I’m sure you all have a pretty good inkling about some elements of what your carbon footprint is and have, in your own way, implemented certain strategies on how to lessen that footprint.
But are you at all aware of what the water footprint is for each bit of food you consume?
Here are the water footprints for a few foods that may surprise you – making it high time perhaps to get the most out of your allotment or even your windowsill gardens for that matter.
1. Tomato: On average, one tomato (250 gram) costs 50 litres of water. Tomato sauce / ketchup costs 530 litres of water per kilogram of tomato ketchup.
Tomato puree costs 710 litres of water per kilogram of tomato puree.
2. A pound of lettuce = 114 litres
In general, vegetables take much less water to produce than animal products: That’s where the Meatless Monday suggestion comes in. You don’t need to go vegan, but every bit helps. Lettuces’ water footprint for the UK can be a lot higher as the produce can need to be brought in for consumption from other countries in the winter months.
3. A kilogram of chocolate = 17 000 litres
On average, cocoa beans have a water footprint of 20 000 litres/kg. Cocoa beans are first made into cocoa paste, with cocoa shells as rest product. About 97% of the total water footprint of cocoa beans is allocated to the cocoa paste that is derived from the beans; the rest is attributed to the by-products. One kilogram of cocoa beans gives about 800 gram of paste, so that the water footprint of cocoa paste is about 24 000 litres/kg. From this we can calculate that chocolate has a water footprint of about 17 000 litres/kg.
4. A slice of pizza = 159 litres of water
That would be 68 litres for the flour, 79 litres for the cheese, and nearly 11 for the sauce. Mozzarella, it turns out, is a real water sucker, as is any animal product. Of course, this is the global average, and water use per slice varies from country to country. French pizza has less than half this footprint, the US just about hits the average mark, and Chinese pizza is slightly more waterlogged.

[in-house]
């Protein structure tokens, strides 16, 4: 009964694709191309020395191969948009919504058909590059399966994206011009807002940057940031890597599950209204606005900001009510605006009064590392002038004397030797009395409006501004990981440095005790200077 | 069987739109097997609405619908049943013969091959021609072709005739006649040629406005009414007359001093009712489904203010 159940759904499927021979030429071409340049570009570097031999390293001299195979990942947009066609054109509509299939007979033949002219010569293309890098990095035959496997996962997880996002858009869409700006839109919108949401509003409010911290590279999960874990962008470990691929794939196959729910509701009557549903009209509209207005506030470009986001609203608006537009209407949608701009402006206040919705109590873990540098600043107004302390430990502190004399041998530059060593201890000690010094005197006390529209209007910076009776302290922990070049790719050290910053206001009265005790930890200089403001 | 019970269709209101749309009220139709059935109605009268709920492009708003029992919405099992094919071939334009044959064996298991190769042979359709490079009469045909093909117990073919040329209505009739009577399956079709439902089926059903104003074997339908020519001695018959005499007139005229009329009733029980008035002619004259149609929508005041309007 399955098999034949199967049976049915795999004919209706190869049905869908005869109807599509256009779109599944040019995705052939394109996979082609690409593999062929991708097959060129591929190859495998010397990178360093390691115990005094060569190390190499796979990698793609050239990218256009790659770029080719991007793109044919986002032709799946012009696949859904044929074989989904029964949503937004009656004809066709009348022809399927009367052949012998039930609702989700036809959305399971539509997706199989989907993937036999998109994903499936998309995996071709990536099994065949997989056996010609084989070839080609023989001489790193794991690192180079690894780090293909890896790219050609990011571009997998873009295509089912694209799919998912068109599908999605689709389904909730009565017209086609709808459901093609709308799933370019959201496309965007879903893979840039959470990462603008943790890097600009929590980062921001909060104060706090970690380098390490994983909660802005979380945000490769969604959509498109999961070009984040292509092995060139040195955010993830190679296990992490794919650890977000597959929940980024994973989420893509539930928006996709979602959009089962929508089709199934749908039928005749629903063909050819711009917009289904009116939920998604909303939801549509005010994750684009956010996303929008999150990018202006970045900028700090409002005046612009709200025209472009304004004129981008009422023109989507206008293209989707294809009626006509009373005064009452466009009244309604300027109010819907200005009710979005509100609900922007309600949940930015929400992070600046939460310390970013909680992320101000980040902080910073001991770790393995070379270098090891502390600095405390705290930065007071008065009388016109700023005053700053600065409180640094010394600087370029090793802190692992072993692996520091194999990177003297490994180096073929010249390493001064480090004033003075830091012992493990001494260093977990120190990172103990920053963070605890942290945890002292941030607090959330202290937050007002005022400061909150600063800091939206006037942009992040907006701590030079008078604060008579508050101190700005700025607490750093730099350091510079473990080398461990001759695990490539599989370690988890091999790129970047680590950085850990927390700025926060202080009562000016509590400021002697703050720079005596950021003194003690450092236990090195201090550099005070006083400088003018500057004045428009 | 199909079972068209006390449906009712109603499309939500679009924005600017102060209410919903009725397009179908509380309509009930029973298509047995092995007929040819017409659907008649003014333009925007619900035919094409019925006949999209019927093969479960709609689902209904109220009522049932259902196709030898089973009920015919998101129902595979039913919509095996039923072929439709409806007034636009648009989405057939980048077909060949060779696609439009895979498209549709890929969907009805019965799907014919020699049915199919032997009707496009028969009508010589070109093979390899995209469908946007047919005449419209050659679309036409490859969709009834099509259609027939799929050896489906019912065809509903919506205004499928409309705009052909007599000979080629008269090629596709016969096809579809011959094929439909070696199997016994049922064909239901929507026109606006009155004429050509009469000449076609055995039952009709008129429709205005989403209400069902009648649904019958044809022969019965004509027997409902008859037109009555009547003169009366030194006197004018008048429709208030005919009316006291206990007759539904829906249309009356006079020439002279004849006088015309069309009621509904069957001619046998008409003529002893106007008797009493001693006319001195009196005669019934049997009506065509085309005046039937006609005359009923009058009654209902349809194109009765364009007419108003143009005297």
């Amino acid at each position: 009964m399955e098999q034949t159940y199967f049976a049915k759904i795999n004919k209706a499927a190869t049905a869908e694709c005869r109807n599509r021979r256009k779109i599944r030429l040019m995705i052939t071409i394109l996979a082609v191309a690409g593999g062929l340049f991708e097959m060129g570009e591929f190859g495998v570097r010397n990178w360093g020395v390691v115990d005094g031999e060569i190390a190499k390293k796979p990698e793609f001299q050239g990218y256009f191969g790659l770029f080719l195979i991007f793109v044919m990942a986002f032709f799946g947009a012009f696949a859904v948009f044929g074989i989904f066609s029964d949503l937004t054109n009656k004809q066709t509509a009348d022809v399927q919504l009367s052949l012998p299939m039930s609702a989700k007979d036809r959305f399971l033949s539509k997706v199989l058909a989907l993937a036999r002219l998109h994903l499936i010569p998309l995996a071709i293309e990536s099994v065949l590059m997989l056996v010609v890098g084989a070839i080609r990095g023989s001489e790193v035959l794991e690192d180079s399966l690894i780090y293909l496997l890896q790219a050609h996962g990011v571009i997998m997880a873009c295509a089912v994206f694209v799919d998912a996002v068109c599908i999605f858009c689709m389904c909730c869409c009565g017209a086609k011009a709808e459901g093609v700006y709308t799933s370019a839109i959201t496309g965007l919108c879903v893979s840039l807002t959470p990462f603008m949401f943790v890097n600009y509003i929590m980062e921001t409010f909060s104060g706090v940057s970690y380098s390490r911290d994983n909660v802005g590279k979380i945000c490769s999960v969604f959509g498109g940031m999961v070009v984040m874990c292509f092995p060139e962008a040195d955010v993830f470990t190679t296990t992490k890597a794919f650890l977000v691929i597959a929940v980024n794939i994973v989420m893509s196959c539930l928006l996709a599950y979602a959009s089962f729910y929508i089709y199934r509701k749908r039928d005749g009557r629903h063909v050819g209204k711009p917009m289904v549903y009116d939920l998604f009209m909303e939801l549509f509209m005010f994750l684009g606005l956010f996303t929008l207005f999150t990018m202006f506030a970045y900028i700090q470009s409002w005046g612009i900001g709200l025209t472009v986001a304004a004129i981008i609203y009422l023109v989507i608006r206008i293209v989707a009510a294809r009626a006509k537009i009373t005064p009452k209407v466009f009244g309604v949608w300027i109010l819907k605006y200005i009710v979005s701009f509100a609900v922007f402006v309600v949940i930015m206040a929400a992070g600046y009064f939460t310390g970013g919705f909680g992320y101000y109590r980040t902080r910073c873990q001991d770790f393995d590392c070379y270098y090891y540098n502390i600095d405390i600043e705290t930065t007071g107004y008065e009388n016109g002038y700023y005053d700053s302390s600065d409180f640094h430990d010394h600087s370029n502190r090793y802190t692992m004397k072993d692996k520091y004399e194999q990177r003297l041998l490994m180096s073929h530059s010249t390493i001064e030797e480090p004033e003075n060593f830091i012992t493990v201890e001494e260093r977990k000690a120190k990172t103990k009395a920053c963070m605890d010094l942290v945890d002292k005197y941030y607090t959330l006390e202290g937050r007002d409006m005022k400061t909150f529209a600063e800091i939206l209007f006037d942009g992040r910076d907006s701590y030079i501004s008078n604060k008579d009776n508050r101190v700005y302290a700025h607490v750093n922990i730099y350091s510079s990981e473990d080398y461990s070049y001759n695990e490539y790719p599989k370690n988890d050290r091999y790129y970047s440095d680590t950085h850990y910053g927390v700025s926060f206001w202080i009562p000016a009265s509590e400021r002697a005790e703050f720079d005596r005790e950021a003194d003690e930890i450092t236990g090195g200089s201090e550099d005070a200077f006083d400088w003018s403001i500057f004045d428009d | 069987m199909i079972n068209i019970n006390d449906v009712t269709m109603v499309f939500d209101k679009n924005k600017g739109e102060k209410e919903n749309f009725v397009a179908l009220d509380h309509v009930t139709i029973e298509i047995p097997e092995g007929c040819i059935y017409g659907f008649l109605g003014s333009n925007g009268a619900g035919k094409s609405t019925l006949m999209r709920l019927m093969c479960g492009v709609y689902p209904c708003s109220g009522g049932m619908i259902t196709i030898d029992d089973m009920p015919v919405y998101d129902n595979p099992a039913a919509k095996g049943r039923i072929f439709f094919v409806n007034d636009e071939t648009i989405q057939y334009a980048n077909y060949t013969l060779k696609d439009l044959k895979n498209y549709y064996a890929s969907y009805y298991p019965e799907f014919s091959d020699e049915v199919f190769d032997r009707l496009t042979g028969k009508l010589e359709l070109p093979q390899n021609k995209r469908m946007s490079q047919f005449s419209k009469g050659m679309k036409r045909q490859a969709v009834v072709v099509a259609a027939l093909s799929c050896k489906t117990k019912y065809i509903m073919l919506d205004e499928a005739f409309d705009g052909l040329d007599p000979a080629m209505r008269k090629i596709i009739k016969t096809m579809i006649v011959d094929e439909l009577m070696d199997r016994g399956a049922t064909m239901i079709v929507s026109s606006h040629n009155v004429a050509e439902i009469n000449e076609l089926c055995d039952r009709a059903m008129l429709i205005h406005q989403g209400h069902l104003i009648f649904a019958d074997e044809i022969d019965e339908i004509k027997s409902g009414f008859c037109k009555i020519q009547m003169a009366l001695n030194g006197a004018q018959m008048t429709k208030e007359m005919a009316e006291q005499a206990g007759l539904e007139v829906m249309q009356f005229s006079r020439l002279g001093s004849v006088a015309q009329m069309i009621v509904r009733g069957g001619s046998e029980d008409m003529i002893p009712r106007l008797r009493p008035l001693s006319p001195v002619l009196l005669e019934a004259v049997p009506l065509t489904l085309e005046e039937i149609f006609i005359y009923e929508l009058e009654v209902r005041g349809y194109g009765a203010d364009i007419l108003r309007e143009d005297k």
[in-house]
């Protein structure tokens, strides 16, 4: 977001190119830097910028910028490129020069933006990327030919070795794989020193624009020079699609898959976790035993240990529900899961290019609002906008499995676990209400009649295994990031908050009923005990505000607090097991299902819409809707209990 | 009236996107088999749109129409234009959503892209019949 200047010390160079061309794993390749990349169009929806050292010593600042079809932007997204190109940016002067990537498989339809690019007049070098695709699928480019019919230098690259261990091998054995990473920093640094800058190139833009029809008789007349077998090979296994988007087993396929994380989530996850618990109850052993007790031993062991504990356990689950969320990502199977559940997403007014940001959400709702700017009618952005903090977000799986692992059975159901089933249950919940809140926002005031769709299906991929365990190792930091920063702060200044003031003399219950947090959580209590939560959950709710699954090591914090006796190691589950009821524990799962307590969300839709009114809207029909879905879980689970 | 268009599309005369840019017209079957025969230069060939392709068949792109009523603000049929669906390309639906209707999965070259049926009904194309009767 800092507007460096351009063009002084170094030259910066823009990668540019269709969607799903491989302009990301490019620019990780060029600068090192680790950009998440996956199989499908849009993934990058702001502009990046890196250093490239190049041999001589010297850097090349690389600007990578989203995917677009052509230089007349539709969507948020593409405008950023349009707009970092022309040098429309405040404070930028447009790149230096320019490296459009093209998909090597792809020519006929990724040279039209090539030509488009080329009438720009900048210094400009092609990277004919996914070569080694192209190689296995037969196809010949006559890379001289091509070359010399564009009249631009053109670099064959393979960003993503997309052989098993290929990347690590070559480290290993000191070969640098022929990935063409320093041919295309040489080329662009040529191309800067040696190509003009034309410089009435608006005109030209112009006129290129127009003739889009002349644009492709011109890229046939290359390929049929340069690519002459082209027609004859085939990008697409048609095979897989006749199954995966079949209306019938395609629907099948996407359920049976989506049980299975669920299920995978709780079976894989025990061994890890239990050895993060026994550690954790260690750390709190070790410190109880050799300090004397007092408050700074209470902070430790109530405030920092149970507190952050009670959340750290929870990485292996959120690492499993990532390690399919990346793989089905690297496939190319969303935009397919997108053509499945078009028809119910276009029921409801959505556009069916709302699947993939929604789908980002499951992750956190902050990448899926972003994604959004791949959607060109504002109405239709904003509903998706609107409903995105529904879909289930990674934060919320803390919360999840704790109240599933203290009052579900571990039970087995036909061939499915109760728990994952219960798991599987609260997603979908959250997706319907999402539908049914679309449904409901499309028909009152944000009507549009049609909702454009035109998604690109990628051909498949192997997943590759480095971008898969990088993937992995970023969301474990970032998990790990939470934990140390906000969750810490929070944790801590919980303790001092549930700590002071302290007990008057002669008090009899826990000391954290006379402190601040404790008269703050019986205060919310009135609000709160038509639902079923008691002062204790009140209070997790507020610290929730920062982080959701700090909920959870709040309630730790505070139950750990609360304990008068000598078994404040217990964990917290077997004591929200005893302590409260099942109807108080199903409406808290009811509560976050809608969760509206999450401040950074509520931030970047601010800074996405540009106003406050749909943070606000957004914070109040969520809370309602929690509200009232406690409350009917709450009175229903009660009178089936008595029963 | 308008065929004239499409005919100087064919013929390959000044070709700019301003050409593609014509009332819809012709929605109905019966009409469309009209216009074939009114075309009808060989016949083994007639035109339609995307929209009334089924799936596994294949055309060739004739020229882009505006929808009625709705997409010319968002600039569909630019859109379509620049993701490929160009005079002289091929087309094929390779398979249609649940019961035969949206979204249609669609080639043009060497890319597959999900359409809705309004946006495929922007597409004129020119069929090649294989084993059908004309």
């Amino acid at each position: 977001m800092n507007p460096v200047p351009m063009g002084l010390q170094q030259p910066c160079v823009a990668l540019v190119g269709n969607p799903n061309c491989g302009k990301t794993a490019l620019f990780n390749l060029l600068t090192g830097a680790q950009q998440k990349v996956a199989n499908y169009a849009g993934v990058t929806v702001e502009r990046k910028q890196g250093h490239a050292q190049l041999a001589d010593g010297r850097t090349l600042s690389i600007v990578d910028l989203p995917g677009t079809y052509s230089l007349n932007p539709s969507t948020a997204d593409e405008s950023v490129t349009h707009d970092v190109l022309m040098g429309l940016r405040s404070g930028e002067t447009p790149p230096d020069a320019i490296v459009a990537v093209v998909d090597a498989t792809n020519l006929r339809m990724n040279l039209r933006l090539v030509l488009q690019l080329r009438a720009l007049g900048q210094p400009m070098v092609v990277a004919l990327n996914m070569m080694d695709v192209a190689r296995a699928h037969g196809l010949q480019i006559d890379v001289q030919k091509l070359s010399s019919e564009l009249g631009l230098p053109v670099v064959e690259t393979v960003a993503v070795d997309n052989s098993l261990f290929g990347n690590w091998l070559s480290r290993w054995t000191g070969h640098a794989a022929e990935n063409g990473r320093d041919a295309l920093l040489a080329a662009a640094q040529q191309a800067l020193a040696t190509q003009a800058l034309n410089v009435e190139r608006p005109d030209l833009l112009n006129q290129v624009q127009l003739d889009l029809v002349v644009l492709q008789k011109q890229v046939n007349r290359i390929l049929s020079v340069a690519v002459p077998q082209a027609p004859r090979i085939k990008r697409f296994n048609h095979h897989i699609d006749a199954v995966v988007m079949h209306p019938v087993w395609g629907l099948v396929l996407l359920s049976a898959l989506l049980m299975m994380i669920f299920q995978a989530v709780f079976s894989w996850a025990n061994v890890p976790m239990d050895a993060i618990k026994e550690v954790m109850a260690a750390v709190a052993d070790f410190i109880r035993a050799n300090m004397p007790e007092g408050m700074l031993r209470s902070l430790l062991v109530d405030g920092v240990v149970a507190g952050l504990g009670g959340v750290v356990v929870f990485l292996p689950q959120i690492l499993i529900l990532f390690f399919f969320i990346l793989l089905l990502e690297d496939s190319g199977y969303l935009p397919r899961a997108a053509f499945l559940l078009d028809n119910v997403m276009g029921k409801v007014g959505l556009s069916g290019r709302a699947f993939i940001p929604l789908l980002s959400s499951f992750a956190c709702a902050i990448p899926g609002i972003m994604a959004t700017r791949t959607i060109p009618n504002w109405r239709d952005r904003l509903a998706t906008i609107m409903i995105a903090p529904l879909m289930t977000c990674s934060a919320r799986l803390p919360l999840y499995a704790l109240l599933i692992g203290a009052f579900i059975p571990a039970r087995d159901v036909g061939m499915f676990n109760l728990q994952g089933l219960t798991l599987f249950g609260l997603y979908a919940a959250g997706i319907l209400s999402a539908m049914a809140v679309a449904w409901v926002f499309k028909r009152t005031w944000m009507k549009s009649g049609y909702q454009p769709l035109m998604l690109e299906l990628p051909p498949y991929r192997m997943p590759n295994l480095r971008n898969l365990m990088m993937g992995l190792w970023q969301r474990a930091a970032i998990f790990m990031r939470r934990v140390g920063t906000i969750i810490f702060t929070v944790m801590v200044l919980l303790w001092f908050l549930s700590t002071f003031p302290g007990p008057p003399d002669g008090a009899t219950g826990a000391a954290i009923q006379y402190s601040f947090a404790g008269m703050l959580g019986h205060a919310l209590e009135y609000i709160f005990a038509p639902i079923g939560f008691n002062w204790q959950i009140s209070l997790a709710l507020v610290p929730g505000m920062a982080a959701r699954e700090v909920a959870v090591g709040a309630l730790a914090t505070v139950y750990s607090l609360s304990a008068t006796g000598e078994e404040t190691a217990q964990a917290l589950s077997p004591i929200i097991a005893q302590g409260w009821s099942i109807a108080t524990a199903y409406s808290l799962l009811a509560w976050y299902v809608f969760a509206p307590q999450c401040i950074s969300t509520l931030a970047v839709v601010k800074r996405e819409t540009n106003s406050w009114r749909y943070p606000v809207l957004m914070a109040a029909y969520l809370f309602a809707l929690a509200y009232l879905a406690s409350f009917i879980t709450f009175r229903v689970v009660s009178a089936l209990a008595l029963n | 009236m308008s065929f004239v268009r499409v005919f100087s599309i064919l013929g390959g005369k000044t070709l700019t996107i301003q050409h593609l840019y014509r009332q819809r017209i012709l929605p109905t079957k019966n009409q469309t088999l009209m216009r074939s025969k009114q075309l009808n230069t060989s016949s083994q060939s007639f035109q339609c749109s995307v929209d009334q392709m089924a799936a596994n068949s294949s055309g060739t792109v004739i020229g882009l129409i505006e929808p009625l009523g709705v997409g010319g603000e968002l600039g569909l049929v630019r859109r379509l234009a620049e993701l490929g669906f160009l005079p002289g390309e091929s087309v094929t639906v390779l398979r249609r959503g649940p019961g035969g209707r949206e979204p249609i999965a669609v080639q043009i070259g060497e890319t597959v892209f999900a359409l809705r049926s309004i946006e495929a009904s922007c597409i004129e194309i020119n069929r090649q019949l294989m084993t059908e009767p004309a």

Obviously, you can’t live on water alone (although it’s super important to ensure that you drink sufficient water), but perhaps spare a thought in future about where your food comes from.
*excerpts from Waterfootprint.org
In a previous blog, I spoke about the rather disturbing trend where almost every single day of the year has been tagged as a Day of Something or Other. One seems hard pressed to wheedle out a day that has actual significance or some real meaning or; that is of importance and is worth commemorating.
A day that is worth marking though is World Water Day, which this year, will be held on the 22nd of March 2015. In case you’re wondering why – as you may have all the water that you need and believe that’s all there is to it – here are just a few reasons – from a personal perspective:
- Water is essentially life giving.
- There is no spectrum of our lives that is possible without water – this starts with the fact that our physical make-up is around 70% water.
- Water is a scarce resource and as about only 2.5% of the world’s water is fresh water, it is a resource that needs to be protected and used wisely.
- Short of developments in nuclear fusion, we cannot ‘make’ water, so we need to ensure that the water that we do have is used in a sustainable manner going forward.
The theme for the 2015 World Water Day is Water and Sustainable Development. Some pertinent facts according to the World Water Day website:
- Water is health – Clean hands can save your life.
- Water is nature – Ecosystems lie at the heart of the global water cycle.
- Water is energy – Water and energy are inseparable friends.
- Water is food – To produce two steaks you need 15 000 litres of water.
- Water is equality – Every day women spend 200 million hours carrying water.
- Water is urbanization – Every week, one million people move into cities.
- Water is industry – More water is used to manufacture a car than to fill a swimming pool.
Taking all of these factors into consideration, I think it’s safe to say that the world’s water is of concern for us all and that creating and maintaining a sustainable supply is imperative.
Here at AquAid, a very important part of our ethos is assisting in the creation of a sustainable water supply globally, for those less fortunate, in order for these communities to empower themselves and their future generations.
You can follow this link to see what events are being held where this World Water Day 2015.